Monday, April 11, 2016

2,500 victims of binary options fraud to sue in London: Many of the scammers are alleged to have ties to Israel

International lawyer Gabriele Giambrone last week sent a letter to Israel’s Justice Ministry informing it that his firm represents 2,500 clients allegedly defrauded by binary options and forex companies. Many of these companies operate from Israel, he wrote, and pleaded for Israel’s help in bringing them to justice. 

The Israeli regulatory and enforcement authorities have so far failed to take any action,” the London-based lawyer wrote in the April 5 letter, “despite the widespread knowledge of where these companies are based, which offices they are operating from and who are the individuals behind it. It appears that none of the regulators are interested, so investor protection falls down the chasm between the net.” 

In fact, as The Times of Israel reported last month, for almost a decade Israel has played host to the activity of an online trading industry, a great deal of it fraudulent, that has fleeced hundreds of millions of dollars, possibly billions, from hundreds of thousands of customers globally, while Israeli authorities have opted to look the other way. [...]

What happens if not just a handful of Arab clients, but thousands, tens of thousands, or hundreds of thousands, realize they were defrauded by people calling from Israel?

“It’s certainly not good for Israel,” said Gadi Wolfsfeld, a professor of political communication and hasbara (public diplomacy) at IDC-Herzliya. However, he added, from a diplomatic point of view, most Jews and Arabs think whatever they think about the (Israeli-Arab) conflict and a single event will not change those views over the long term. [...]

For his part, Giambrone said that the fact that so much alleged fraud is being traced to Israeli individuals is “putting a bad light on Israeli industry worldwide.”
“Israel used to be known as the startup nation,” he said. “Now its reputation is being tainted by the fact that there are a number of crooks using Israeli IT ability to create very pretty fake websites, using SEO (search engine optimization) and Google to target victims into thinking they are doing legitimate trading.”

Giambrone said that aside from salaries, he believes much of the ill-gotten gains of fraudulent forex and binary options companies never enters Israel but is siphoned to offshore companies.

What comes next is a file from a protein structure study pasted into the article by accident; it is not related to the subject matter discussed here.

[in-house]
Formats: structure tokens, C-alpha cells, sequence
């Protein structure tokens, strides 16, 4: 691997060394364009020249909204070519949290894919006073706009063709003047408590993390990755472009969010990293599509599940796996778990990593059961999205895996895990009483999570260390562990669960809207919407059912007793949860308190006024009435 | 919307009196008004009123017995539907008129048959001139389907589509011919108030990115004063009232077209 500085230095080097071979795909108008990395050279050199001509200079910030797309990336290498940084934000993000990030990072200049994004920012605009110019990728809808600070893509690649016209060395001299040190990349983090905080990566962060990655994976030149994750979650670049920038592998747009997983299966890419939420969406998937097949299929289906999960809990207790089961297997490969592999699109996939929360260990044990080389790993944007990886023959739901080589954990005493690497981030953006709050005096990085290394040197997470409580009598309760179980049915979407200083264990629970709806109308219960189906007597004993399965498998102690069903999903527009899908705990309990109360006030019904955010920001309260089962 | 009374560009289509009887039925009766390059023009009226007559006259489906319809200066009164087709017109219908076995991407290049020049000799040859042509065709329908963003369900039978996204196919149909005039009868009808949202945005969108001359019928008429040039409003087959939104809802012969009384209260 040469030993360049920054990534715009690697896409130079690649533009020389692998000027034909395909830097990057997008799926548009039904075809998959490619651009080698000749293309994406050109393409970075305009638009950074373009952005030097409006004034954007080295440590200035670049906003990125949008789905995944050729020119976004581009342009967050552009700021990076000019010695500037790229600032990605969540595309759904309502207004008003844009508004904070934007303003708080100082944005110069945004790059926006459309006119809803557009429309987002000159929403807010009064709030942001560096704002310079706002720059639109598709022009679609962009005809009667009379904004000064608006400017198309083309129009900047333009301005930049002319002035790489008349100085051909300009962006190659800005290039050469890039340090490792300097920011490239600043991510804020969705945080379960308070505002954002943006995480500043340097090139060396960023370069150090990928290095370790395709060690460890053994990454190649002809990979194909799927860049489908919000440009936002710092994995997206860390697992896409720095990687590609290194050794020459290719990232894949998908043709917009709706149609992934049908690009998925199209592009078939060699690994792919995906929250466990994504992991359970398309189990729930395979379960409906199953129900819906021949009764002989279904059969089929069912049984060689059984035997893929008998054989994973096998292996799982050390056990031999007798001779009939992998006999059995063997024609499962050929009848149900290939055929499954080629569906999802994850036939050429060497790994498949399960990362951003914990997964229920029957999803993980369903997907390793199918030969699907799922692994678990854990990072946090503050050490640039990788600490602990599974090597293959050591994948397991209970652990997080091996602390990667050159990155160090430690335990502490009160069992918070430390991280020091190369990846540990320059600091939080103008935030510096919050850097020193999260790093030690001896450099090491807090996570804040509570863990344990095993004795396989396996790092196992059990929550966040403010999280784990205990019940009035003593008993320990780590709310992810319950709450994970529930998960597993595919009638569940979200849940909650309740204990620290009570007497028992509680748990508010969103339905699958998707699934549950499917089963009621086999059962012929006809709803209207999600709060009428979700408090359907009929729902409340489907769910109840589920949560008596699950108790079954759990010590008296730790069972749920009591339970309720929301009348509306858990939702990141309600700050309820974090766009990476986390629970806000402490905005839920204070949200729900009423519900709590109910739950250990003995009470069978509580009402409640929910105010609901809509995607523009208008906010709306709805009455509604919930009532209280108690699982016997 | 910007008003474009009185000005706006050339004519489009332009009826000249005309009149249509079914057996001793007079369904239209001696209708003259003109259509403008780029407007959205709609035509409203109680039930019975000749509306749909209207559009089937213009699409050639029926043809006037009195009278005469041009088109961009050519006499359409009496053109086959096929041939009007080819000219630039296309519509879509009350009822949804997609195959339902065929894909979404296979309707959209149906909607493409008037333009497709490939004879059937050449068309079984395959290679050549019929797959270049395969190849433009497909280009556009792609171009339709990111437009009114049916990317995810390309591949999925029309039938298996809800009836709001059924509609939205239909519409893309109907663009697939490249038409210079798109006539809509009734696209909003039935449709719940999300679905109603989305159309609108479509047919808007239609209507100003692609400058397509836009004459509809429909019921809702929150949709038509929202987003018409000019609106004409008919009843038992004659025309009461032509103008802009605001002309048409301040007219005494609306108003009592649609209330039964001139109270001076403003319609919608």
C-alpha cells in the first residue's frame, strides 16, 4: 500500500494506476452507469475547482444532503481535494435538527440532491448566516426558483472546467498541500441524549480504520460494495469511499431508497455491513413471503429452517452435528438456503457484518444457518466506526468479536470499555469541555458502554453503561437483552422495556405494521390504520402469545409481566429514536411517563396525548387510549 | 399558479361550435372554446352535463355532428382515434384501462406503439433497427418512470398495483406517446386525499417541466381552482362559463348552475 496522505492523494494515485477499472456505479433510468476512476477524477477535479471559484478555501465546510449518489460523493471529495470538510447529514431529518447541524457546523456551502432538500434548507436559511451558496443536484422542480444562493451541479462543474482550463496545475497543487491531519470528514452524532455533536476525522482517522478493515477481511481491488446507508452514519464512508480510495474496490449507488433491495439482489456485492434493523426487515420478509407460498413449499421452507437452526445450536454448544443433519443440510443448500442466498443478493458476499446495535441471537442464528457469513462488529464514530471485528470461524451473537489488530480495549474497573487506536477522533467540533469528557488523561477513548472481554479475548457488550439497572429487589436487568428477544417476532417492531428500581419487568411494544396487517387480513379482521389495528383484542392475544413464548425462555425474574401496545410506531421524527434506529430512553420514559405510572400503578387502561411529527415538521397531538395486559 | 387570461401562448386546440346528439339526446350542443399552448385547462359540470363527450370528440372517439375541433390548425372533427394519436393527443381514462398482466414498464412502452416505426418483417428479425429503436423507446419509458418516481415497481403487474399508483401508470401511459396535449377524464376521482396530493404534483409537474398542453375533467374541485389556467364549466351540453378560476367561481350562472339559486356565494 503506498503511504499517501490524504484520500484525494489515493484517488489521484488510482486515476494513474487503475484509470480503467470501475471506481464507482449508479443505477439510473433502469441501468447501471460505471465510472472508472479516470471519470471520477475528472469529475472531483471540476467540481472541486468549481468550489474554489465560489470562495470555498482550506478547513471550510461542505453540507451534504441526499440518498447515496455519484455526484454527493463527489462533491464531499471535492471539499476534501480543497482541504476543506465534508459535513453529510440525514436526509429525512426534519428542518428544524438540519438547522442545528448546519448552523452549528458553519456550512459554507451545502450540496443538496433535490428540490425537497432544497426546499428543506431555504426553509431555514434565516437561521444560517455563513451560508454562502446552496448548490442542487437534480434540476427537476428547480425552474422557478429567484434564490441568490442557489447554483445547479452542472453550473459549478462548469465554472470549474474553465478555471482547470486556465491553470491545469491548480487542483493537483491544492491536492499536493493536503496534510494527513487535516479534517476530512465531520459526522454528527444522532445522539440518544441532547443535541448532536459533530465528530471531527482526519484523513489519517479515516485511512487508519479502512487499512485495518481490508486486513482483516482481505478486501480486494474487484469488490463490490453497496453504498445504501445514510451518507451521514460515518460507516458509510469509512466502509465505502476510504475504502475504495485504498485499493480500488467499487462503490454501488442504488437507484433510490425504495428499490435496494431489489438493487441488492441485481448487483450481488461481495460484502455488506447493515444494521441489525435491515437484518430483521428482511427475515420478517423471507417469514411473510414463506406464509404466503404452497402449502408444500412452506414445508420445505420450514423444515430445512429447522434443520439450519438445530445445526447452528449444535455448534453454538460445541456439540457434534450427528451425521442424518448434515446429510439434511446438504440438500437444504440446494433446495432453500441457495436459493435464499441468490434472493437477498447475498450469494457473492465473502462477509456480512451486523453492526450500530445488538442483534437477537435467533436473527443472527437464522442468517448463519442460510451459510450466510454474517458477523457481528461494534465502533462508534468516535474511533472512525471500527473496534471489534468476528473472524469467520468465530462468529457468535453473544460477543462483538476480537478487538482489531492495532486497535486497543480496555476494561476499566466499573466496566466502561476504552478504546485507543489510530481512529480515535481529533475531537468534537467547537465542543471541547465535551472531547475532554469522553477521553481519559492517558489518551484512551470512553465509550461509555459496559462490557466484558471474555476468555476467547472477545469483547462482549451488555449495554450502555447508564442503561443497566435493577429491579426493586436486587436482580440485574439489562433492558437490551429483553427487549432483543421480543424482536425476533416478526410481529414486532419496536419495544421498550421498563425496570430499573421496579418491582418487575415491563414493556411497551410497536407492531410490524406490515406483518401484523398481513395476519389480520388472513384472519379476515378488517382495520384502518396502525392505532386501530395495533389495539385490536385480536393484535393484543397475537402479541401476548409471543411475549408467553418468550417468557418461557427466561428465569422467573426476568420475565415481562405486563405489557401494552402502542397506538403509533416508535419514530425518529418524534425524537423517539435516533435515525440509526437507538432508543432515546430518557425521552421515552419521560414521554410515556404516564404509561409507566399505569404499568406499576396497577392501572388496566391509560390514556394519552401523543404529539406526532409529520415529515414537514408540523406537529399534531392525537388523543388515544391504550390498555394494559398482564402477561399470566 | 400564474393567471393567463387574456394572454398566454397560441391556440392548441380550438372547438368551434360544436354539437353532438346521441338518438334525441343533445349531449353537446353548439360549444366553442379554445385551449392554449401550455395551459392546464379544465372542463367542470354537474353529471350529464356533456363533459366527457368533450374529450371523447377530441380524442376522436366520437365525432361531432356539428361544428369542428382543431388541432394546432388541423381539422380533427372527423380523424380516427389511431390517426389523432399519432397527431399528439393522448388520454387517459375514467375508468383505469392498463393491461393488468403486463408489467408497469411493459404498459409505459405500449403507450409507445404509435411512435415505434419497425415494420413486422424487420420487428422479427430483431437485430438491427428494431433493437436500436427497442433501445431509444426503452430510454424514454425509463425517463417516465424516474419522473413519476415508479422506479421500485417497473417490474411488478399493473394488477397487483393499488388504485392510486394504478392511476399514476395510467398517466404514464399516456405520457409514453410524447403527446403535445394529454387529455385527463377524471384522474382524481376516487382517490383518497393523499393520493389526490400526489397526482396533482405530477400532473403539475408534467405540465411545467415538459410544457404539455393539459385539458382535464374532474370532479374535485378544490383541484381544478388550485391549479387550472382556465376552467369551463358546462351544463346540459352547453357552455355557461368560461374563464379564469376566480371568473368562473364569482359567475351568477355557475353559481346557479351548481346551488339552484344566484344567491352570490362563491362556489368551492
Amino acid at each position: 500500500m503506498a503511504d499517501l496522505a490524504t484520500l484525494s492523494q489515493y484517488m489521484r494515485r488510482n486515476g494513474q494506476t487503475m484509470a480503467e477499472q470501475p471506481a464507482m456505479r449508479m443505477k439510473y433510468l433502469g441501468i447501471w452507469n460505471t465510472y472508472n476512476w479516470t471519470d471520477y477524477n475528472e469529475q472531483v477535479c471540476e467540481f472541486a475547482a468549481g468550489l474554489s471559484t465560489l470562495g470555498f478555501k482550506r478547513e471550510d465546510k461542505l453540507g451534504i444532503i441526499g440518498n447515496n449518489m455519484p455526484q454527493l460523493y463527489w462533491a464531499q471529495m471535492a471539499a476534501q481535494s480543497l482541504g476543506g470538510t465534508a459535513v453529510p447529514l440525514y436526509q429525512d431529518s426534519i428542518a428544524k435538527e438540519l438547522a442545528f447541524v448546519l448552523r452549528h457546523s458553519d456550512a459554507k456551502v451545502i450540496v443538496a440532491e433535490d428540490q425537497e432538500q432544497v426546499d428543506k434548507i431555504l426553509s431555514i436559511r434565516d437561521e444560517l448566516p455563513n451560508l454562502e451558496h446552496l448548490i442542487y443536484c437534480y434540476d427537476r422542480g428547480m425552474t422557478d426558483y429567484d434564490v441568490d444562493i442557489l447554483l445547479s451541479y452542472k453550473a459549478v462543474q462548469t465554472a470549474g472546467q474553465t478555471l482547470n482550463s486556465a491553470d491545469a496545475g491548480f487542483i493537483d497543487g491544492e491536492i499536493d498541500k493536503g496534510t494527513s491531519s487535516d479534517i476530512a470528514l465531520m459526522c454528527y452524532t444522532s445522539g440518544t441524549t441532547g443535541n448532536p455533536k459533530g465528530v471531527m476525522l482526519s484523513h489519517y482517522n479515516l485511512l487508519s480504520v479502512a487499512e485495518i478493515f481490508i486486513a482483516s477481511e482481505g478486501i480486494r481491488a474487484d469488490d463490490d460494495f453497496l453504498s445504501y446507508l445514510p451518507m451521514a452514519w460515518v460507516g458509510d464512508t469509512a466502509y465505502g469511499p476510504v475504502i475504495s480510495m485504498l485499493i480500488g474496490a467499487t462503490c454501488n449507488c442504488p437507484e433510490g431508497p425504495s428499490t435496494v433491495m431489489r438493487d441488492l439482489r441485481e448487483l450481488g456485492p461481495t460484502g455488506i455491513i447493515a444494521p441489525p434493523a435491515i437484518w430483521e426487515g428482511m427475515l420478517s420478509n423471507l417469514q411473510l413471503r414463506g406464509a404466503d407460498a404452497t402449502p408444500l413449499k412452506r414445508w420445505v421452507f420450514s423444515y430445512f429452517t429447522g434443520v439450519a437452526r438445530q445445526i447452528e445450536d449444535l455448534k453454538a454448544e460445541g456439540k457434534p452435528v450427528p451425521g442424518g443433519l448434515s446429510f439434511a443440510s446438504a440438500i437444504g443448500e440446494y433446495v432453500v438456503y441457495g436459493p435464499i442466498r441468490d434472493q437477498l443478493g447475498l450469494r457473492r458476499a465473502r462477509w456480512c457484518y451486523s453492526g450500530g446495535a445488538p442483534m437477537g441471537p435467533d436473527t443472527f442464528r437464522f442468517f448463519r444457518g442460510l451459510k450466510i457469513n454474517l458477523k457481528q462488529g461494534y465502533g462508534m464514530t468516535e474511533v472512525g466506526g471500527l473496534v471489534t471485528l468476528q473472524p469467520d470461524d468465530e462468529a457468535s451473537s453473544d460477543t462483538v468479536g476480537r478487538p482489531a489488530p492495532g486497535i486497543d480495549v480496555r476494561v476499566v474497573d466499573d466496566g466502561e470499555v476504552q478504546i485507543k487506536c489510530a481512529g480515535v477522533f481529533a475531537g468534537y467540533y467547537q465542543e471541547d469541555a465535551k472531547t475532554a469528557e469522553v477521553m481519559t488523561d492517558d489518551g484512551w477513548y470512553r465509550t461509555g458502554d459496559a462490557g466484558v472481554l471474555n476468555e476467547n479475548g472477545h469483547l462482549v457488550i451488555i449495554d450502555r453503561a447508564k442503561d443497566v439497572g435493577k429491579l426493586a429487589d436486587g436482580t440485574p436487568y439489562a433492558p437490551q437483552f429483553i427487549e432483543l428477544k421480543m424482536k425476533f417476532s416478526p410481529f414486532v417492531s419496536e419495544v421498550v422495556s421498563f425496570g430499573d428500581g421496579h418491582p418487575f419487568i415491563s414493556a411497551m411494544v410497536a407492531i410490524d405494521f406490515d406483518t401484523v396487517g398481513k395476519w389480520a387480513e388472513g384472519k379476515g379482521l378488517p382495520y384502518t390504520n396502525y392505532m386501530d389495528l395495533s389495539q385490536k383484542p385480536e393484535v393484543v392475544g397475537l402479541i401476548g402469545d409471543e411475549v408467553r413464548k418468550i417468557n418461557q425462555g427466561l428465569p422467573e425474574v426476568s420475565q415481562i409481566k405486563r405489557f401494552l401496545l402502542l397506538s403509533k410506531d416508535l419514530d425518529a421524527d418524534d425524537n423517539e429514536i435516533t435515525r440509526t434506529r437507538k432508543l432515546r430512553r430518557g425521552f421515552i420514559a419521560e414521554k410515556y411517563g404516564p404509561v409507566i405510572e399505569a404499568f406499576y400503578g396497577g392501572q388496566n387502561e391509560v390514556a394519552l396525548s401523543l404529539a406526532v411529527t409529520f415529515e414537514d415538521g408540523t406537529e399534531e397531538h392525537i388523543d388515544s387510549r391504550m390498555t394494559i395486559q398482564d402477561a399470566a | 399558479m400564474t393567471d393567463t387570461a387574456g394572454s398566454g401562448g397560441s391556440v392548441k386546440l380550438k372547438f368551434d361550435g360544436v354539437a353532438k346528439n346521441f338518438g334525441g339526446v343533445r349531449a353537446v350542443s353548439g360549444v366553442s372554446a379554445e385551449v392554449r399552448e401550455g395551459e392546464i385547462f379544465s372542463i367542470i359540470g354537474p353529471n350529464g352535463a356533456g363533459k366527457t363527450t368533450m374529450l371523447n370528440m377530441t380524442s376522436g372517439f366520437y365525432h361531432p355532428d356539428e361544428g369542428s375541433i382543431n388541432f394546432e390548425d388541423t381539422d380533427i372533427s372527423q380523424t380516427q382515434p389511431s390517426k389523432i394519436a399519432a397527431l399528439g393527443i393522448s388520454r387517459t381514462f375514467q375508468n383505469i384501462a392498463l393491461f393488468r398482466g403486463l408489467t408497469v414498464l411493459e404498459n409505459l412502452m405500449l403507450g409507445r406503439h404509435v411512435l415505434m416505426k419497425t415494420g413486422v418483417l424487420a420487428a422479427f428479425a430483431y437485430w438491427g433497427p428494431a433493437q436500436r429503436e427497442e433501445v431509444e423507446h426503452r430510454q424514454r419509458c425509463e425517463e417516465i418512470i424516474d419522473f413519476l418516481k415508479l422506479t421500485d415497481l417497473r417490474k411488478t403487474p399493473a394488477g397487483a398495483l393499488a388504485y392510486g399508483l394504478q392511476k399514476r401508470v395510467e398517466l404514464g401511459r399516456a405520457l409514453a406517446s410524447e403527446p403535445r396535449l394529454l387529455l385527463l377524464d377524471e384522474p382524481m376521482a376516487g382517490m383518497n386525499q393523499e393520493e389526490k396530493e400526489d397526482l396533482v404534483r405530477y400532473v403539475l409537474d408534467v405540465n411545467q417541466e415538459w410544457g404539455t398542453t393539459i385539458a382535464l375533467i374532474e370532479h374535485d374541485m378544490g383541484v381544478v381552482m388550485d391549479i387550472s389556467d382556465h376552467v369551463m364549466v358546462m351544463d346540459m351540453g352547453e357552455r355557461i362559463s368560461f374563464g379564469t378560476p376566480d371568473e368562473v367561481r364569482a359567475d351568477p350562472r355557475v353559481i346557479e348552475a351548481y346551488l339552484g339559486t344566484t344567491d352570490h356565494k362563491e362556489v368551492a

1. So China can launch cyberwars against everyone, undermine currencies and threaten war as a matter of state policy but if some freewheeling Israeli traders went rogue, hey blame the Jews. Funny world, isn't it?

  2. Same tactics used by cable, cell phone (and regular phone) companies, among many others, in the US.

    Only here, the stakes are higher.

    Also, the TOI and the lawyers (might) have a conflict of interest, in reporting on a story they have a financial interest in.

  3. Jews are not as powerful as China. If they were, Israel would be left in peace at the UN.

  4. What happens if not just a handful of Arab
    clients, but thousands, tens of thousands, or hundreds of thousands,
    realize they were defrauded by people calling from Israel?

    Can't imagine they'll hate us any more than they already do. That doesn't excuse the chilul Hashem, though.

  5. Regulators exist (in part) to ensure the integrity of the marketplace. With this much money involved, I think there's reason to suspect the lax enforcement by Israeli authorities has a darker reason behind it.

    But to use the Chinese as an analogy? Really? Who should we model our business affairs after next? Stalin?

  6. This seems to be a bet, not a (derivative) security. As such, there is no regulation. (At least not in the US.) (And even in the US, if its disclosed (in the fine print, as discussed in the article), little recourse.)

  7. I wasn't actually referring to the dopes who were duped.

    There's indications that this scandal may have broader implications for Israeli business. If so, one would hope the government would take a keen interest in protecting (as I said) the marketplace.


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